The Basel Committee on Banking Supervision has released a draft of its supervisory guidance on the internal audit function in banks. The link to the 27-page document is at the foot of this summary. Comments are due in March.
The 15 principles in the draft relating to the role of internal audit seem straight-forward (there are 5 more relating to regulators and internal audit):
Principle 1: An effective internal audit function independently and objectively evaluates the quality and effectiveness of a bank’s internal control, risk management and governance processes, which assists senior management and the Board of Directors in protecting their organisation and its reputation.
Principle 2: The bank’s internal audit function must be independent of the audited activities. This requires that the internal audit function has an appropriate standing within the bank, enabling internal auditors to carry out their assignments with objectivity.
Principle 3: Professional competence, including the knowledge and experience of each internal auditor and of internal auditors collectively, is essential to the effectiveness of the bank’s internal audit function.
Principle 4: Internal auditors should act with integrity.
Principle 5: Each bank should have an internal audit charter that articulates the purpose, standing and authority of the internal audit function within the bank.
Principle 6: Every activity (including outsourced activities) and every entity of the bank should fall within the overall scope of the internal audit function.
Principle 7: The internal audit function should ensure adequate coverage of regulatory matters within the audit plan.
Principle 8: Each bank should have a permanent internal audit function.
Principle 9: The bank’s board of directors has the ultimate responsibility for ensuring that senior management establishes and maintains an adequate, effective and efficient internal control framework and internal audit function.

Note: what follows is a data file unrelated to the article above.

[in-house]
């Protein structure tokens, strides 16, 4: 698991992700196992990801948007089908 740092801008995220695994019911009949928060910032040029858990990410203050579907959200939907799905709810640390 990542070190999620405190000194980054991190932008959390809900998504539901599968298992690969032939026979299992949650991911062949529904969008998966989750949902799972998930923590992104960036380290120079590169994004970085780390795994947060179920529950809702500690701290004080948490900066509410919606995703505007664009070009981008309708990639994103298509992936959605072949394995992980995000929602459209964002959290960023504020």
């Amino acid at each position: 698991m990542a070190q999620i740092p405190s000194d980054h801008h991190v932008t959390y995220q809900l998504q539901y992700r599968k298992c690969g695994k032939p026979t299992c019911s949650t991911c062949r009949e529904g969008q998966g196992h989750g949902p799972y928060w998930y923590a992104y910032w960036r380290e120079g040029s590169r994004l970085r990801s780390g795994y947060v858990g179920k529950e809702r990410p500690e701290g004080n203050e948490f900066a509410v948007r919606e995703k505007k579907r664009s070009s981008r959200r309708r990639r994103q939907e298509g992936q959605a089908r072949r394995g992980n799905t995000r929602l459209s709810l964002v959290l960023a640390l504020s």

Principle 10: The audit committee, or its equivalent, should oversee the bank’s internal audit function.
Principle 11: The head of the internal audit department should be responsible for ensuring that the department complies with sound internal auditing standards and with a relevant code of ethics.
Principle 12: The internal audit function should report to the audit committee or the board of directors and should inform senior management about its findings.
Principle 13: Internal audit should both complement and assess operational management, risk management, compliance and other control functions.
Principle 14: The internal audit function in a group structure or holding company structure should be established centrally by the parent bank.
Principle 15: Regardless of whether internal audit activities are outsourced, the board of directors remains ultimately responsible for ensuring that the system of internal control and the internal audit function are adequate and operating effectively.
I could quibble with Principle 9, which says that senior management establishes and maintains the internal audit function. However, Principles 10, 12, and 15 should compensate for any 'weakness' in #9.
Some of the detailed content reveals some outdated (IMHO) thinking. For example, instead of asking for a periodic audit plan that is focused on addressing the more significant risks to the bank, the document (paragraph 29) asks that EVERY area be subject to an audit based on a cyclical audit approach. I guess the answer is to say that low risk areas are audited every century, but I'm not sure how well the examiners would take that!
I also have a concern that paragraph 31 describes risk management as addressing "market, credit, liquidity, interest rate, operational, and legal risks." Where are strategic risks? Where are the risks that could cause bank failure, learning from the lessons of recent years.
If you work for a bank and have the opportunity, I urge you to read the draft and provide comments and suggestions for improvement.